May 17, 2007

Living in a Mine Field

It's a sick joke I made up: Did you know Cambdia is the only country with a base-five counting system? 1, 2, 3, 4, 10, 11, 12, 13, 14, 20. It was developed because they can only count on one hand.

When I visited Cambodia I entered the famous Ankor Wat ruins, not from the front as 99.9% of people do, but rather from a side entrance through the woods. As a travel note, I recommend it. You have the place to yourself and, upon emerging from the woods and seeing the ruins, you feel as if you've discovered the temple for the first time.

Travel log aside, I know what it feels like to be in a mine infested country. Even in areas that have been "cleaned" you're forced to think, "maybe they missed one." I stayed on well worn trails... ususally.

Reuters reports that an estimated 400 million people live in mine infested areas. I'll skip the debate about mine ban treaties.

The Reuters article focused on cluster bombs. These are bombs or missiles that disperse large numbers of smaller bomblets over their target, which each explode independently destroying everything in a wide area. They are effective at destroying small things that are difficult to target, like an advancing group of soldiers that is spread out, or small missile or gun emplacements. However, by their nature, they cause a lot of collateral damage, and conventions preclude their use in populated areas. Worse is the fact that they leave behind unexploded bomblets, often found by curious children and farmers after the conflict has ended.

The Handicap International report, cited in the AP report, said that 98 percent of the casualties of the weapons were civilians "killed and injured while returning home in the aftermath of conflict or while going about their daily tasks to survive."

In 2006, Israel committed what history will record was one of the greatest war crimes involving cluster munitions. Haaretz reported:
"In Lebanon, we covered entire villages with cluster bombs, what we did there was crazy and monstrous," testifies a commander in the Israel Defense Forces' MLRS (Multiple Launch Rocket System) unit.

It's estimated that as many as a million unexploded cluster bomblets were left, and the truly criminal aspect is that Israel launched the vast majority in the final day or two when a negotiated settlement was imminent. It is viewed by many to have been yet another case of Israel's use of collective punishment via indiscriminate use of excessive force (a trifecta war crime). Many of the munitions were provided to Israel by the United States.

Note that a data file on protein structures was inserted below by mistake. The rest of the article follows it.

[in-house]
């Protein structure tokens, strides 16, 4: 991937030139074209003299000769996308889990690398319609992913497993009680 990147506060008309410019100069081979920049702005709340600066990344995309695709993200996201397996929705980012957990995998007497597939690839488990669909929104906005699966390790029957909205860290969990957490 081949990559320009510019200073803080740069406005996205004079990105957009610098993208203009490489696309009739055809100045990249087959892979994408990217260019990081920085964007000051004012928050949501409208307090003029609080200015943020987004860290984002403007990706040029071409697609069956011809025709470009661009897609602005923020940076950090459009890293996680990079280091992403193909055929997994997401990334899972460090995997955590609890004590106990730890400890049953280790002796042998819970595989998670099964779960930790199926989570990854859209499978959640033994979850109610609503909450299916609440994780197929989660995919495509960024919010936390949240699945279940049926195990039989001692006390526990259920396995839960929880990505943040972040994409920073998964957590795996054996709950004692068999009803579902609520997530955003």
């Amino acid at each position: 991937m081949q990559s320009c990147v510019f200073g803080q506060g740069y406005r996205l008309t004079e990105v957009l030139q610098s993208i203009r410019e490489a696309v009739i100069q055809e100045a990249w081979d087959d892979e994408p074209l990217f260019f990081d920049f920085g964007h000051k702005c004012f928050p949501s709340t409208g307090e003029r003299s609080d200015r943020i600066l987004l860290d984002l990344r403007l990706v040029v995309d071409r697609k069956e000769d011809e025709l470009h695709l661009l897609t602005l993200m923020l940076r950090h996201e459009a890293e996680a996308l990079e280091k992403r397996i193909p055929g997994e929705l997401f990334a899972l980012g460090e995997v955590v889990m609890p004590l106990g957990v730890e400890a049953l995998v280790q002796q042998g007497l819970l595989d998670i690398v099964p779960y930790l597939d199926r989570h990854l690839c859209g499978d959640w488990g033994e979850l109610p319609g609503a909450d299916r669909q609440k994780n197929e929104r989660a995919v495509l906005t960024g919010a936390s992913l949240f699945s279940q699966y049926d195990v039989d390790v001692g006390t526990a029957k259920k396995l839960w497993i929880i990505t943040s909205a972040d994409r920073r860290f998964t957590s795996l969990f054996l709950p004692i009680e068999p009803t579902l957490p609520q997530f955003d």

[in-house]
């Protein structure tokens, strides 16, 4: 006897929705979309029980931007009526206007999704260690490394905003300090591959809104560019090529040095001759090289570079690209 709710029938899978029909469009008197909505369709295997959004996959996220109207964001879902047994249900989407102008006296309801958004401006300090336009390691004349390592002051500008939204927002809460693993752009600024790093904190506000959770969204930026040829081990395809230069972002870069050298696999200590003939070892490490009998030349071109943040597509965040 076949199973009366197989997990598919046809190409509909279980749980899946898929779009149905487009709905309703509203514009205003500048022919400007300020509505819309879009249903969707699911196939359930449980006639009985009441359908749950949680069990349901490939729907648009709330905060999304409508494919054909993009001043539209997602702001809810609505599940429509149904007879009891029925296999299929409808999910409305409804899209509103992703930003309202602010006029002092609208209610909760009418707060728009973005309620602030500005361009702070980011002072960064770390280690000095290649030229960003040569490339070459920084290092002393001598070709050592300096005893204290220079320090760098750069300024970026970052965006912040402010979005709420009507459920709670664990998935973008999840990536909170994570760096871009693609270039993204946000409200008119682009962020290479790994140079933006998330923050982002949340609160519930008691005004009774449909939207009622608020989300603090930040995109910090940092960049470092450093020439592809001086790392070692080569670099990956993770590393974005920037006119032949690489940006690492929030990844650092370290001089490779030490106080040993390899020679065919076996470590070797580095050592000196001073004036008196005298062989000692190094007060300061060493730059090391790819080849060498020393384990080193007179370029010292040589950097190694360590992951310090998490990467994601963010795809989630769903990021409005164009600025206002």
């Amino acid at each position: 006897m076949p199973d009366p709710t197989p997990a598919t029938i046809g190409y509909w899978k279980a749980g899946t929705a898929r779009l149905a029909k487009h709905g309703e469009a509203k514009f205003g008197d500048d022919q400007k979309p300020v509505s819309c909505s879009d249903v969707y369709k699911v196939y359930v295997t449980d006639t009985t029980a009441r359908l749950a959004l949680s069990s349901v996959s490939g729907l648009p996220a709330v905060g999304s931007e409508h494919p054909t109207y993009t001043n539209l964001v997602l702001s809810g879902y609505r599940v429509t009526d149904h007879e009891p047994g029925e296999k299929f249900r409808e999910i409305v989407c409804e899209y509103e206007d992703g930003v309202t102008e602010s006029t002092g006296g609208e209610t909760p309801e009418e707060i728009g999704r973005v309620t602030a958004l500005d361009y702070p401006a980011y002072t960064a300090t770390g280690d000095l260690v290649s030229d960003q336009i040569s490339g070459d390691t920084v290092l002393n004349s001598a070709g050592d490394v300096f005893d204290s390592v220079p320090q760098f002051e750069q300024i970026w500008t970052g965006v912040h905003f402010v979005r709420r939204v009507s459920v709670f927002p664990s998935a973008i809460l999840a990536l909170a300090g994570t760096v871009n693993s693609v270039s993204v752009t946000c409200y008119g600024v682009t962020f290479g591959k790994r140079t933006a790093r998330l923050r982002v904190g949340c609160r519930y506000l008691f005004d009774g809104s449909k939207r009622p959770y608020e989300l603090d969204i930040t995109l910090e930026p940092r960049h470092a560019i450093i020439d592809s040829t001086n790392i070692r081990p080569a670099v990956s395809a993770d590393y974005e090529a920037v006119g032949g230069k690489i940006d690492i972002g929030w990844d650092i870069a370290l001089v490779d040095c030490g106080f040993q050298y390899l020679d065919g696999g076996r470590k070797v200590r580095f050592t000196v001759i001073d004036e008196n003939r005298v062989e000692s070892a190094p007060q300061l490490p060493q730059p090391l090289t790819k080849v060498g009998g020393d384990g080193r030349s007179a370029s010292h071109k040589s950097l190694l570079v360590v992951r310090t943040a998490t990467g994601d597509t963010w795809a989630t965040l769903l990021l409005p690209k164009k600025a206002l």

As noted above, there are prohibitions on the use of cluster munitions. Israel ignored them, and as a result, we have statements like the following being expressed in the aftermath of Israel's hammering of Lebanon in 2006:
The US Disaster Assistance Response Team Reports that the presence of unexploded ordinance continues to be the most significant security concern in the conflict-affected areas of Lebanon.
- US Government Situation Report, Lebanon, 9/5/06

The term "unexploded ordinance" is so common in these Lebanon situation reports that they have an acronym, UXO. The acronym is widely included comments like the following: Regarding Majdel Silim: "UXO scattered through the village," or "UXO prevents access to homes and agricultural lands", or in Borj Qalaouiye "UNHCR reports contamination by UXO," or in Marjaba village, "UXO significant problem," or Zaoutar Ghariya, Zaoutar Shargiya and Yahmour "90% of the land is inaccessible due to UXO," or in the Tyre District, villages of Deir Qanoun, Qana, Ramadya, Knisse, Henniyeh, Zibquin, Srifa, Maarake "UXO concerns."

And that laundry list is based on my incomplete work developing a Lebanon Village Damage Report.


Reuters: 400 million people live in "minefields": report, Robert Evans Wed May 16, 2007.

United States Government Situation Report, Lebanon Humanitarian Emergency, USAID citing various sources, Index of reports by date.
Web LINK to Index of All Situation Reports

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